At the start of La Haine, a classic French film about life in tough suburbs directed by Mathieu Kassovitz in 1995, we hear the following words which have since acquired cult status: “C’est l’histoire d’un homme qui tombe d’un immeuble de cinquante étages. Le mec, au fur et à mesure de sa chute il se répète sans cesse pour se rassurer : jusqu’ici tout va bien, jusqu’ici tout va bien, jusqu’ici tout va bien.” [The loose English translation goes: “Heard about the guy who fell off a skyscraper? On his way down past each floor, he kept saying to reassure himself: So far so good… so far so good… so far so good.”]
Theresa May this summer got away with the immediate aftermath of the Brexit referendum, partly because companies, markets and other key economic agents seem to have thought “OK, she’ll surely be reasonable. Surely the Tories have enough well-placed friends and experience to negotiate a ‘Brexit means Brexit’ that is reasonable for the key market forces that underlie the British economy.”
Declaring as she did a couple days ago that Article 50 will be triggered by March 2017 shatters this semblance of calm and opens the door to years of political and economic turmoil. In effect, it’s as if she had actually triggered the Article now although with a slightly longer timeline of 2.5 years – timeline against which everything will now be measured. Why make this declaration now?
The Financial Times argues that the motive is purely political: she chose this timing to placate impatient Brexiteers in her party and minimise the risk of the Conservative Party looking disunited at its annual conference. Imagine the stories otherwise: “Labour comes out of its conference looking increasingly united but the Tories are dividing”. Perhaps, then, the PM was clever to name the date now?
Probably not. She’s playing with very high stakes at a gambling game in which she lacks strong cards. Pretty much every experienced trade negotiator (please note: “experienced negotiator”, not tabloid pundit) says it will take years to get new deals (note the necessary plural). Without a (good!) deal by the end of the Article 50 period the UK economy will face quite a plunge into a completely new, and probably not very favourable, legal context for its trade. That the specifics are uncertain is not going to appease the markets or encourage them to smooth our ride to that date.
Moreover, the UK government has so few trade experts to lead a clever negotiation game that it’s having to recruit them. The EU27 (the other members), for their part, are in no rush (some also have existential elections to focus on first), and have far less to lose. The rest of the world might use this as an opportunity for a trade deal with the UK, but not necessarily for a deal that benefits UK constituents (Do you think international relations to date has been governed by solidarity? Or that the UK has projected so much selfless love in the past to earn magnanimous solidarity now?). Calling the date now gives away one of the few bits of leverage the UK had in negotiating a good deal for post-Brexit GB (or, well, England and Wales).
Theresa May is in effect pointing the allegorical gun on the head of UK Brexit negotiators (led by the strikingly reckless – some say rather incompetent – Davis, Johnson and Fox): “Brexit must mean Brexit and you must make a success of it”. She must know the gun going off would probably kill her political career too (though she’ll be fine herself, don’t worry – there’s many potential luxurious careers awaiting recycled PMs). The problem and the bitter reality for others in the UK is that the gun is also on the UK economy too. And markets will speculate no end about it as time flies and in reaction to every little declaration by British and European politicians.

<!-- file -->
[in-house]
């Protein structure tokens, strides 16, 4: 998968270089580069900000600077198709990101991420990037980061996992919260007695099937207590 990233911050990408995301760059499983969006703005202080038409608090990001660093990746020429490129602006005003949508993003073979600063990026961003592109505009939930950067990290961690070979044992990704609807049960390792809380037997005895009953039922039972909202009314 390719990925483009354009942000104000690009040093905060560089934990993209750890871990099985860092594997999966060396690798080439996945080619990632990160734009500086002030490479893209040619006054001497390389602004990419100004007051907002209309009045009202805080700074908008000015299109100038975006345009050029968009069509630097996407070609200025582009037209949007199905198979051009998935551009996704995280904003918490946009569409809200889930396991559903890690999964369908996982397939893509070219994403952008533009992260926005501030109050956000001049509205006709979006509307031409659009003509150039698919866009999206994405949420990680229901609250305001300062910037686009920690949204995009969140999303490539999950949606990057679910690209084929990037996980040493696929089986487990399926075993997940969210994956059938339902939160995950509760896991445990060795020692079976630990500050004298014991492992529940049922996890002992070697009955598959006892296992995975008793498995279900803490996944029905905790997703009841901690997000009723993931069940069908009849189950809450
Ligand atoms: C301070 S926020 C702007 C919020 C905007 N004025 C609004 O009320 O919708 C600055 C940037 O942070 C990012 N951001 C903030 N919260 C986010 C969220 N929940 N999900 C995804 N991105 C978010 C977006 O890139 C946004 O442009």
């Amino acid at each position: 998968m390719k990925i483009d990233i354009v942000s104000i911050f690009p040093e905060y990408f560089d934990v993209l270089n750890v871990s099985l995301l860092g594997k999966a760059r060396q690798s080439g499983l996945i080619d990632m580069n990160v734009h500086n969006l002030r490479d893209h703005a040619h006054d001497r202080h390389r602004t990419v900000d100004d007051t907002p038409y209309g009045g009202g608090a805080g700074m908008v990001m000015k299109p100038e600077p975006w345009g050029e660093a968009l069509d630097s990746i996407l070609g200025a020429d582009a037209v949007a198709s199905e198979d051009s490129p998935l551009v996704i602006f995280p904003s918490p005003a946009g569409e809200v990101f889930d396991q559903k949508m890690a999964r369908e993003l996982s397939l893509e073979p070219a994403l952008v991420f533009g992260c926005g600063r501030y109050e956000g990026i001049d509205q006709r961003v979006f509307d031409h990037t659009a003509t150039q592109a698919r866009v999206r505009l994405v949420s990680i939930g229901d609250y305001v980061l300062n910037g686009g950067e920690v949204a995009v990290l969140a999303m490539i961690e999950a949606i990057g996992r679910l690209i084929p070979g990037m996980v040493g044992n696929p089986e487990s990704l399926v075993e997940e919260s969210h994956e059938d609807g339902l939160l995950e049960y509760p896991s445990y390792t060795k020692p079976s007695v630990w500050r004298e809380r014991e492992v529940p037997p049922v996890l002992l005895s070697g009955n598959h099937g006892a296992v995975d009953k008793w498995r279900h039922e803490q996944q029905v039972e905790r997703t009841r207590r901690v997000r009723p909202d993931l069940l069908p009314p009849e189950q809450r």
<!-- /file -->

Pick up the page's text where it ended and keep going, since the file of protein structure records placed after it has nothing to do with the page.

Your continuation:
The PM’s approach as a cold administrator delivering what people seem to want worked alright at Home Office. Actually, it did “alright” in seeming to apply toughness on immigration – but it failed to reach populist targets, it angered the police force and it fostered further lingering xenophobia. May herself did do alright out of it though, so far. And economic doom has not enveloped the country (yet?). So “jusque ici tout va bien”. But the next line in La Haine famously adds: “Mais l’important n’est pas la chute, c’est l’atterrissage.“ [“How you fall doesn’t matter. It’s how you land! “]
May basically declared an end to her honeymoon. Europhile Tories are going to get vocal. The SNP too. Labour, if more clever, will exploit this. Corporations will plan for the potential (and so far looking most likely) scenario of the end of passporting rights to the EU. The tabloids will scream ever louder. Brexit utopians will cling to dreams and every reassurance they can find. Europhiles will panic and some will prepare plan B (remember this includes the most educated and the youngest).
Until we hit the floor, leading Brexiteers can claim we’re doing fine: jusqu’ici tout va bien. What I’m curious to know is exactly how they will be held accountable after March 2019. And by “they”, I don’t mean those fooled by a rotten political and media system into believing this seemed a good idea at the time, I mean the establishment game players on the top floor who have been playing with our futures. Who will pick up the pieces, who will be the pieces, and will those who led the fall accept responsibility? Who will have benefited from this whole episode? And will discussions about the EU have grown in maturity by then? Honi soit qui mal y pense?